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Modern rims crack at spoke holes
#1
Recently, I was in one of the local bike shops. Someone had brought a bike back to have the back wheel re-trued. There were actually cracks in the rim, originating from the spoke holes.

I have had the same problem with my bike.

In past decades you could buy a bike, and the wheels were strong. With modern rims, the aluminum is getting thinner and thinner. Now the rims crack.

With heavy riders, and people riding on rough tracks, rims may crack in a fairly short time. With lighter riders, they may take much longer to crack. They may not crack on bikes which are only ridden for short distances on rare occasions.

Shimano has had to have a huge recall for selling faulty cranks. I wonder if there will ever be repercussions for rim, or wheel, or bike manufacturers, over faulty wheels.

https://forums.bikeride.com/thread-8594.html.

The response everybody gives is, buy an expensive bike or expensive wheels. The wheels on many expensive bikes are the same, and will crack the same. Don't just buy any wheels, do your research and buy wheels that are stronger.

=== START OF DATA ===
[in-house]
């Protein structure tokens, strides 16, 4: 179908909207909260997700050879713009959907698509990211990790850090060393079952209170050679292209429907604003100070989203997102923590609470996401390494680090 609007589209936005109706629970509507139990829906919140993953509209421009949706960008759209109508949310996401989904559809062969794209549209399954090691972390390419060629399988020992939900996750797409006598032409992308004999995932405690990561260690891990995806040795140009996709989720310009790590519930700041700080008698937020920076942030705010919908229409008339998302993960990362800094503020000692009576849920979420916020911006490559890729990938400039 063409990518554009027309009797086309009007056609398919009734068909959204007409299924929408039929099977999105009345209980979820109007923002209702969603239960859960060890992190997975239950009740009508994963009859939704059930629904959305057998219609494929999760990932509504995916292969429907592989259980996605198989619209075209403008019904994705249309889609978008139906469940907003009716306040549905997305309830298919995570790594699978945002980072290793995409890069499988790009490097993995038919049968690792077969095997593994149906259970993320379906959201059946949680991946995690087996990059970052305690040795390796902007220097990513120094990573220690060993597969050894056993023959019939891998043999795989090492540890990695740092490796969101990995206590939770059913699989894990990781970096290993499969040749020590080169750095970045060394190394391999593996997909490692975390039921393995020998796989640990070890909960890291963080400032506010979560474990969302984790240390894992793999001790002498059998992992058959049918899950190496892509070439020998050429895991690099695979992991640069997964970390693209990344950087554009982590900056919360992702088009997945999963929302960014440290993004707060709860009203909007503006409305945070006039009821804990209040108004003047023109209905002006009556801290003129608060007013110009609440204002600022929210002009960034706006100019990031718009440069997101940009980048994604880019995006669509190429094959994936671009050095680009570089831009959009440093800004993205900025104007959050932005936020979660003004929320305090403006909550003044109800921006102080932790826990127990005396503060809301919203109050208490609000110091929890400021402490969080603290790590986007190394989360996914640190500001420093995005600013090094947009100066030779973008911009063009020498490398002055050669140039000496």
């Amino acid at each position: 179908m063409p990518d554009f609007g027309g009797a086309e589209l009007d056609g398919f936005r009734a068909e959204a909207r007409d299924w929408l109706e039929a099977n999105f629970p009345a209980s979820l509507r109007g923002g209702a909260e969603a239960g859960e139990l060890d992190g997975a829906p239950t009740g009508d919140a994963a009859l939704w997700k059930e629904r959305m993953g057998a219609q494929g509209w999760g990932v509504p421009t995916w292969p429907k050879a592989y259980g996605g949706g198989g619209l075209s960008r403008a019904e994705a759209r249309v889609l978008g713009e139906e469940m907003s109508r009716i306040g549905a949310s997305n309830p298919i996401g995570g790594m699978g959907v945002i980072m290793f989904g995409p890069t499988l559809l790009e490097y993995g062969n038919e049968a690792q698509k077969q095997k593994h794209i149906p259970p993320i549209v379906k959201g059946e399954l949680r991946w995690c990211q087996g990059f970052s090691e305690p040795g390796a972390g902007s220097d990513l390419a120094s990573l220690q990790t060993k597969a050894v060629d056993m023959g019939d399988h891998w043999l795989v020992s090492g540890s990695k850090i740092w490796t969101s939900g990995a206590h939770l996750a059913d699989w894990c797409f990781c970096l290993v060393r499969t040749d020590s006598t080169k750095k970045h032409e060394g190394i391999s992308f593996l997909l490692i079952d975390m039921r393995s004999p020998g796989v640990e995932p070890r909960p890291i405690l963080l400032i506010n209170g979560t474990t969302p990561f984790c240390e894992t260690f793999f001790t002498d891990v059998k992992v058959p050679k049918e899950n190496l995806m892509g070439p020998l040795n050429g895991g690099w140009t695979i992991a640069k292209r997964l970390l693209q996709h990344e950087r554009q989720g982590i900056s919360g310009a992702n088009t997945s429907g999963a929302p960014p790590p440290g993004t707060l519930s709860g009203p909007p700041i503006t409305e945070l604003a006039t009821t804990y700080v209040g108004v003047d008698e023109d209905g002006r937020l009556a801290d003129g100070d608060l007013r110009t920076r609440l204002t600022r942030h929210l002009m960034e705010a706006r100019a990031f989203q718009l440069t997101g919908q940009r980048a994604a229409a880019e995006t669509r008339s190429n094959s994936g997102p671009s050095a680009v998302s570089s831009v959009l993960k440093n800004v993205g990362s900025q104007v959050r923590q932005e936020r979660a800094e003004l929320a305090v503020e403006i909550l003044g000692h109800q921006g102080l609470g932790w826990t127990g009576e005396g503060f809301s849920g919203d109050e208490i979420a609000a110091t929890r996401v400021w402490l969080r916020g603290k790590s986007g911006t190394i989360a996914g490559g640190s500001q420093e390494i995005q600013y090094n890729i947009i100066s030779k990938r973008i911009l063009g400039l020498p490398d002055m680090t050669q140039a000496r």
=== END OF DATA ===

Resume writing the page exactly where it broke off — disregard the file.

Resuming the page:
In the past, you could buy a cheap bike, and the wheels were strong. Bikes should not have parts designed to fail.

My suggestion to people wanting to buy a bike, is buy a used older bike. They are stronger.

   

   

   
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#2
Rim cracks are still mysterious to me.

I never had to deal with one yet, but I would imagine it's due to poor maintenance and truing schematic over years in most cases, rather than the material. When you take your wheel to bike shops to have them trued, often they will only true them lateral and will not true them radial. Overtime, this would cause the wheel to become crazy tension webbed. Where wheels will already have certain spokes with a little more tension than others—this becomes accentuated terribly—and the strain on that part of the rim will increase exponentially.

If you really wanted to narrow it down to quality, you would need to know the brand of the bike for a better idea of what the cost of production likely was (and thus, the range of quality in the materials used/purchased). I honestly don't find that top companies use any components at all that are low quality. The rims are always very strong, double walled, 6061 T6 aluminum. The larger the wheel, more prone it becomes to flex, because of the distance factor involved. Even so, it's not easy to bust a double wall high grade aluminum rim this way. One should always consider sabotage in these cases also, where a person vandalizes their own components in attempts to cash in on any warranty benefits.